Short of swapping intake manifolds, installing a performance camshaft might be the classic muscle-car how-to of all time. For the budget-based, this means a flat-tappet cam. Amongst those, the private-label cams from the well-known speed emporiums like Summit Racing are some the least expensive offerings. While the days of $29 cams are long gone, if you really take all the details into account, the cam and lifters are only part of the total cost. Add a timing set, gaskets, RTV, break-in oil, filter, and a weekend's time, and the combination of cost and effort is enough to emphasize you do this right.
We realized it's been years since we've offered a how-to on doing this swap in the car, and when our friend Eric Schmiege said he was looking for a new cam and a little more power for his 454-powered 1965 Bel Air, we had our willing subject. Along with Escondido, California, pals Doug Eisberg and Eric Rosenthal, we attacked the big-block. We ordered a Summit Racing cam, lifters, a timing set, and a gasket set, then took our time to make sure we did it right. After starting on Saturday morning, the Bel Air was back on the road by noon Sunday after a wrenching time of 14 hours, 44 minutes. The desired rumpity exhaust note made it worth the effort, and all was right with the world. Here's how we did it.
|Camshaft: Summit 1303
||Duration at 0.050
||Lobe Separation Angle
|Valve cover gasket
|Spring comp. tool
|Posi-Lok 3 jaw puller
|Comp Break-in 10W-30
|Fram oil filter
|Comp Muscle Car 10W-30
The crew started right at 8 a.m. by draining the coolant, removing the radiator, and unbolting the fuel pump. The boys removed the distributor and the Offenhauser 2x4 intake manifold. After that, they also removed the rockers, pushrods, and lifters—keeping them in order in case someone might want the original cam and lifters.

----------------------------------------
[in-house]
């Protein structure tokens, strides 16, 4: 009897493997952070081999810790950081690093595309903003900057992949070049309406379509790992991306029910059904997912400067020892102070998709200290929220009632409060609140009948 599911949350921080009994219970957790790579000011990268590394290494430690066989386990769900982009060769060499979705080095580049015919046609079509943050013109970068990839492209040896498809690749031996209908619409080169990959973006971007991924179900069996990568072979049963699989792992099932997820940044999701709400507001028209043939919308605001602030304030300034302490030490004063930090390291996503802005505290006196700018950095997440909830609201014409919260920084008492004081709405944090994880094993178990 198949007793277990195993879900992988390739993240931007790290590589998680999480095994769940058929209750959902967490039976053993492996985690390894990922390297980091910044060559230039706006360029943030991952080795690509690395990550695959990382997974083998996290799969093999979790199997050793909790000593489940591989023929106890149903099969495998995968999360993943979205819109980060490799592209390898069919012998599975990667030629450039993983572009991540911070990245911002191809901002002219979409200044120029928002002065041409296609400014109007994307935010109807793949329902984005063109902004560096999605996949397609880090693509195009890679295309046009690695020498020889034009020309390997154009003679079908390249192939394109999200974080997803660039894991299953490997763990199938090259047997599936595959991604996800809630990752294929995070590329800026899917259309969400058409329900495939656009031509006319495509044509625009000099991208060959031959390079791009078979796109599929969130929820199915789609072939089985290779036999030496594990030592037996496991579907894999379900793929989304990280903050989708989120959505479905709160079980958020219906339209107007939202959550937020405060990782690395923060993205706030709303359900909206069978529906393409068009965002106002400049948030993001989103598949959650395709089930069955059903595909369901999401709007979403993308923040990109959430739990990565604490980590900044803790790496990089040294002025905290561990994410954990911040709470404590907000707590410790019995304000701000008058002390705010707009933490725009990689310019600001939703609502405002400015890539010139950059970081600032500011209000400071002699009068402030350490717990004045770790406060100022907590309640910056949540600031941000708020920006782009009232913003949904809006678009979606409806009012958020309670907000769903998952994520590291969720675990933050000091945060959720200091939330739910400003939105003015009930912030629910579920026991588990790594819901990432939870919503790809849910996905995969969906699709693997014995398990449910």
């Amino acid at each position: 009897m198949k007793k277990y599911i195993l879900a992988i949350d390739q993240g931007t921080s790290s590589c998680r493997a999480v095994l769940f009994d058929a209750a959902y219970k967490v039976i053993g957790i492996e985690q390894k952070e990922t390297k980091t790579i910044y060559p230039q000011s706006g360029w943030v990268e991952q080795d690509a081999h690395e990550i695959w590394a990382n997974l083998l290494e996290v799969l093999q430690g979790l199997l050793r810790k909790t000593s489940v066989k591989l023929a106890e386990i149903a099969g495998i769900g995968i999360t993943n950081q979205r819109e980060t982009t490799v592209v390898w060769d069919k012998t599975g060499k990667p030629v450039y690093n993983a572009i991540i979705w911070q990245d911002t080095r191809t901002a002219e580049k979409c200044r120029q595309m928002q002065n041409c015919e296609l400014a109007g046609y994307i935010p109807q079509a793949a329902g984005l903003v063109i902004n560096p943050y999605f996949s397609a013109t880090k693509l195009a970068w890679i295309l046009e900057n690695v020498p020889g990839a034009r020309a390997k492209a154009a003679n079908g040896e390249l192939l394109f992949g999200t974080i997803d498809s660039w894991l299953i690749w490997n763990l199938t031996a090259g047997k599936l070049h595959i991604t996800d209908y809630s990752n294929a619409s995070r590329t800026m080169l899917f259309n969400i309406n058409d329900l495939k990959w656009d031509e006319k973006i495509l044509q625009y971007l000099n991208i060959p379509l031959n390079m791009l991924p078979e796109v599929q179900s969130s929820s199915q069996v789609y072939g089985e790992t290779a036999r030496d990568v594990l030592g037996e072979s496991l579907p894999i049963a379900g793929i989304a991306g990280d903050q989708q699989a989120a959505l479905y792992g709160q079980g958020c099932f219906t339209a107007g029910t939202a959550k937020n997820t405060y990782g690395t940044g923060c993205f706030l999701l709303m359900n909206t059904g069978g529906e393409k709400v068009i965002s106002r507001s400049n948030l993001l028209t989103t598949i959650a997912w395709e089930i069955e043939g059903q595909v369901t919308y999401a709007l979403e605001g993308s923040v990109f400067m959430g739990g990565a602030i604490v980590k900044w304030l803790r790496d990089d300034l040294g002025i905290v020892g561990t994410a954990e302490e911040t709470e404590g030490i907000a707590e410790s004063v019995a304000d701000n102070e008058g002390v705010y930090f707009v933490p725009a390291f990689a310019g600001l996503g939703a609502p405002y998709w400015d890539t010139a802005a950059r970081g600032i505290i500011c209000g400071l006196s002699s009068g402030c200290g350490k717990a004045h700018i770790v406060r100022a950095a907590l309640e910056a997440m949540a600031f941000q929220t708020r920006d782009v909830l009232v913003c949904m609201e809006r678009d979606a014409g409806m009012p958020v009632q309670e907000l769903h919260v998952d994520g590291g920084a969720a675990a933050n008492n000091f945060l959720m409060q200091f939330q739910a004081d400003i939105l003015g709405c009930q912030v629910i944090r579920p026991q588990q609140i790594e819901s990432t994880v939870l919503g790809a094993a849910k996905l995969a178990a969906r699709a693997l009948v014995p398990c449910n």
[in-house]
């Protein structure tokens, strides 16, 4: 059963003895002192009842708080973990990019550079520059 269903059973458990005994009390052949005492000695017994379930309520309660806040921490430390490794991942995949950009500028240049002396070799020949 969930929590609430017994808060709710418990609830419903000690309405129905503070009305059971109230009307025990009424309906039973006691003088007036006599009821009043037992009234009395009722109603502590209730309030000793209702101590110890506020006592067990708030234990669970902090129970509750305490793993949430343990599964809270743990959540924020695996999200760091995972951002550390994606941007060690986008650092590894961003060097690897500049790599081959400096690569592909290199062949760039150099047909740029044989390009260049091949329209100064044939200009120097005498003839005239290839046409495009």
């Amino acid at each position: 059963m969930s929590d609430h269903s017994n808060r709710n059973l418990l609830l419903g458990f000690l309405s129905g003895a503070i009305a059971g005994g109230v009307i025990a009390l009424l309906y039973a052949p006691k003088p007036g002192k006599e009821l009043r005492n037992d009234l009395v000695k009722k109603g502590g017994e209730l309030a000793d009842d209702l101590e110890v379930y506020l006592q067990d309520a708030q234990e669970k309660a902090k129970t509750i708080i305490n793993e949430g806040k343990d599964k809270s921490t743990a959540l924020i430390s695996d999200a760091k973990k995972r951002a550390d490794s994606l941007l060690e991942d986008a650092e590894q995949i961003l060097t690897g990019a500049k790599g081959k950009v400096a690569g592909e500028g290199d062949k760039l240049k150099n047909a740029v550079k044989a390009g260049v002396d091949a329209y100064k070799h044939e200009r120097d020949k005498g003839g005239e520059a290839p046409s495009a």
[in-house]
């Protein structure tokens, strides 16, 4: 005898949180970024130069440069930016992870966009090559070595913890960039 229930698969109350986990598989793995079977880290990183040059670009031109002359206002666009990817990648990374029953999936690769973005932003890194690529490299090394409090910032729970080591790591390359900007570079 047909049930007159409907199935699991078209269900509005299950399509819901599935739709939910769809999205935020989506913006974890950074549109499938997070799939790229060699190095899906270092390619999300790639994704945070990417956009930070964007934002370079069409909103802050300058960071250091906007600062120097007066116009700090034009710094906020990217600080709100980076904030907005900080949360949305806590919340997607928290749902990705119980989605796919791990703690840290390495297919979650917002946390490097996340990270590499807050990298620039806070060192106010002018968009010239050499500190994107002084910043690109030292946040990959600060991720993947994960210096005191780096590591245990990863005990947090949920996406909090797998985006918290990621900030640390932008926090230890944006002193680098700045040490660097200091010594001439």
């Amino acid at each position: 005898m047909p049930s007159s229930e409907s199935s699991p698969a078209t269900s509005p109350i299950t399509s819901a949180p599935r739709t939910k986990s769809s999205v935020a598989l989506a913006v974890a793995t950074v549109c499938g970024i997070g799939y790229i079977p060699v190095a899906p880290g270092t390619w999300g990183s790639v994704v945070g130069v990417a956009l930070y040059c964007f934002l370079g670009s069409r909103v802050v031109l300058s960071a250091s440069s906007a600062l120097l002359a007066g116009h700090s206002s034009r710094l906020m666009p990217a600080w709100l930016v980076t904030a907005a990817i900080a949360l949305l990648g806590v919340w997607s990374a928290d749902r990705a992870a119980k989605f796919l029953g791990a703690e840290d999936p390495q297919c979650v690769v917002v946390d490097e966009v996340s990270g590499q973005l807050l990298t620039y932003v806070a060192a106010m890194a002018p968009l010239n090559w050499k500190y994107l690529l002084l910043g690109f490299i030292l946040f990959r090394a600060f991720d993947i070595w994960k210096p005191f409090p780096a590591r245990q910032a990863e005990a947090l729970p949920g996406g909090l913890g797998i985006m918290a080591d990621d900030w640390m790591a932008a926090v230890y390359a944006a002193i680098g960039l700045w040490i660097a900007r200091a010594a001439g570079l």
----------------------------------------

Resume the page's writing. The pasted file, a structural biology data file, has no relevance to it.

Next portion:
If you don't have a harmonic balancer remover/installer tool, the big chain stores rent them. If you plan on doing lots of engine work, buy a good tool with Torrington bearings. Summit Racing sells several versions from companies like OTC and ProForm.
Working under the car, remove most of the oil pan bolts and loosen the rest to drop the pan far enough to allow removing the timing cover. This engine was assembled with Fel-Pro's one-piece pan gasket, instead of a multipiece gasket set. Though we tore the right front corner of the gasket while removing the timing cover, it can be fixed with RTV. We spaced the pan down with two small screwdriver handles.
Before starting, we measured between the timing cover and the grille to see if the cam could be removed with the grille in place. We thought it would work but knew it was going to be tight. It turned out we were short by about 1 inch. Doug had the idea to remove the motor-mount bolts and jack the engine up. Because the Bel Air has an angled grille, Eric was able to slide the old cam out—avoiding a tedious two-hour grille R&R effort.
With the engine still raised off the mounts, we installed the new cam, coating the lobes (including the fuel-pump lobe) with the moly lube that comes with the cam. We used engine oil on the cam journals.
We used a Posi-Lok three-jaw puller to remove the original crank gear, and then used a brass drift to fully seat the new gear on the crank. It can be installed in different positions (4 degrees advanced, 4 degrees retarded, or 0 degrees), but we installed the cam using the “0” or straight-up position. We didn't degree the cam, although you could if you desire.